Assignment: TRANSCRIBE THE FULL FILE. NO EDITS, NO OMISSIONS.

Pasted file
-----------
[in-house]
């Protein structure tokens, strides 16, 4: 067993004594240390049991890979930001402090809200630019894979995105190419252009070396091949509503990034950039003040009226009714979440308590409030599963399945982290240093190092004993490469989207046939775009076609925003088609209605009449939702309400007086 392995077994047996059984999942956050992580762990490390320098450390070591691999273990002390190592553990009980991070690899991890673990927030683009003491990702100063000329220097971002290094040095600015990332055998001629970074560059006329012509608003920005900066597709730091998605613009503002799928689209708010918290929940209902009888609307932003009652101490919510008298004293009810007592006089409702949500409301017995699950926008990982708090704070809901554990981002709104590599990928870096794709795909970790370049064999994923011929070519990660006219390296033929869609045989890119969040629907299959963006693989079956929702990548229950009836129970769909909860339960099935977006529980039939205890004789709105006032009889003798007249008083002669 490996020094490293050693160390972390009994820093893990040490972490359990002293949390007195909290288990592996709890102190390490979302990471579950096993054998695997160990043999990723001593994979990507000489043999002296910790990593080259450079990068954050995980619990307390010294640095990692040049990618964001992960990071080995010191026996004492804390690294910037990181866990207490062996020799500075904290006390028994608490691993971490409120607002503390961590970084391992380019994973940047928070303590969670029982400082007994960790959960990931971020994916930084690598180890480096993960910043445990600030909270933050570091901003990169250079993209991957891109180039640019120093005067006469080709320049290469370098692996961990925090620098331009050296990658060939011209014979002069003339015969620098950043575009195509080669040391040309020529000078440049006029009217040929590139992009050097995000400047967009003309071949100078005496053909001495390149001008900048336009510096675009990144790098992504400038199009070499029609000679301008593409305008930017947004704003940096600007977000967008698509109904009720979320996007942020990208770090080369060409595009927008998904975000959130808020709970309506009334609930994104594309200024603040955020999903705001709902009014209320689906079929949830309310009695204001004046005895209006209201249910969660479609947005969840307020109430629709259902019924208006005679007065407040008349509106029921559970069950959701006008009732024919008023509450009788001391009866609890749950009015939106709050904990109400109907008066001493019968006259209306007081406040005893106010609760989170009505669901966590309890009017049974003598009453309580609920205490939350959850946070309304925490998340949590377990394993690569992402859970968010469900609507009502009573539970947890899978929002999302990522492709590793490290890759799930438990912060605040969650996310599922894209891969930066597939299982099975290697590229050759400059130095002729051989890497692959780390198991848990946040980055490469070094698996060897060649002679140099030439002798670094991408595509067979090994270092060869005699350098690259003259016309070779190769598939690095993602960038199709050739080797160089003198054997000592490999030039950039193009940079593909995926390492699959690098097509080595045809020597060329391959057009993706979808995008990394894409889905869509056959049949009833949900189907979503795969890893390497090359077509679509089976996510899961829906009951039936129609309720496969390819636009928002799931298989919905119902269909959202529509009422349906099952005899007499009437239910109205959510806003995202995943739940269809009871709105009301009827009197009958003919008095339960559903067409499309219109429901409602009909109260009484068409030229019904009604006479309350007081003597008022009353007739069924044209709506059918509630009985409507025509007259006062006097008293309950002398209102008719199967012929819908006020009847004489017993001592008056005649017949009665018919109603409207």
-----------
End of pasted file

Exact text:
[in-house]
């Protein structure tokens, strides 16, 4: 067993004594240390049991890979930001402090809200630019894979995105190419252009070396091949509503990034950039003040009226009714979440308590409030599963399945982290240093190092004993490469989207046939775009076609925003088609209605009449939702309400007086 392995077994047996059984999942956050992580762990490390320098450390070591691999273990002390190592553990009980991070690899991890673990927030683009003491990702100063000329220097971002290094040095600015990332055998001629970074560059006329012509608003920005900066597709730091998605613009503002799928689209708010918290929940209902009888609307932003009652101490919510008298004293009810007592006089409702949500409301017995699950926008990982708090704070809901554990981002709104590599990928870096794709795909970790370049064999994923011929070519990660006219390296033929869609045989890119969040629907299959963006693989079956929702990548229950009836129970769909909860339960099935977006529980039939205890004789709105006032009889003798007249008083002669 490996020094490293050693160390972390009994820093893990040490972490359990002293949390007195909290288990592996709890102190390490979302990471579950096993054998695997160990043999990723001593994979990507000489043999002296910790990593080259450079990068954050995980619990307390010294640095990692040049990618964001992960990071080995010191026996004492804390690294910037990181866990207490062996020799500075904290006390028994608490691993971490409120607002503390961590970084391992380019994973940047928070303590969670029982400082007994960790959960990931971020994916930084690598180890480096993960910043445990600030909270933050570091901003990169250079993209991957891109180039640019120093005067006469080709320049290469370098692996961990925090620098331009050296990658060939011209014979002069003339015969620098950043575009195509080669040391040309020529000078440049006029009217040929590139992009050097995000400047967009003309071949100078005496053909001495390149001008900048336009510096675009990144790098992504400038199009070499029609000679301008593409305008930017947004704003940096600007977000967008698509109904009720979320996007942020990208770090080369060409595009927008998904975000959130808020709970309506009334609930994104594309200024603040955020999903705001709902009014209320689906079929949830309310009695204001004046005895209006209201249910969660479609947005969840307020109430629709259902019924208006005679007065407040008349509106029921559970069950959701006008009732024919008023509450009788001391009866609890749950009015939106709050904990109400109907008066001493019968006259209306007081406040005893106010609760989170009505669901966590309890009017049974003598009453309580609920205490939350959850946070309304925490998340949590377990394993690569992402859970968010469900609507009502009573539970947890899978929002999302990522492709590793490290890759799930438990912060605040969650996310599922894209891969930066597939299982099975290697590229050759400059130095002729051989890497692959780390198991848990946040980055490469070094698996060897060649002679140099030439002798670094991408595509067979090994270092060869005699350098690259003259016309070779190769598939690095993602960038199709050739080797160089003198054997000592490999030039950039193009940079593909995926390492699959690098097509080595045809020597060329391959057009993706979808995008990394894409889905869509056959049949009833949900189907979503795969890893390497090359077509679509089976996510899961829906009951039936129609309720496969390819636009928002799931298989919905119902269909959202529509009422349906099952005899007499009437239910109205959510806003995202995943739940269809009871709105009301009827009197009958003919008095339960559903067409499309219109429901409602009909109260009484068409030229019904009604006479309350007081003597008022009353007739069924044209709506059918509630009985409507025509007259006062006097008293309950002398209102008719199967012929819908006020009847004489017993001592008056005649017949009665018919109603409207």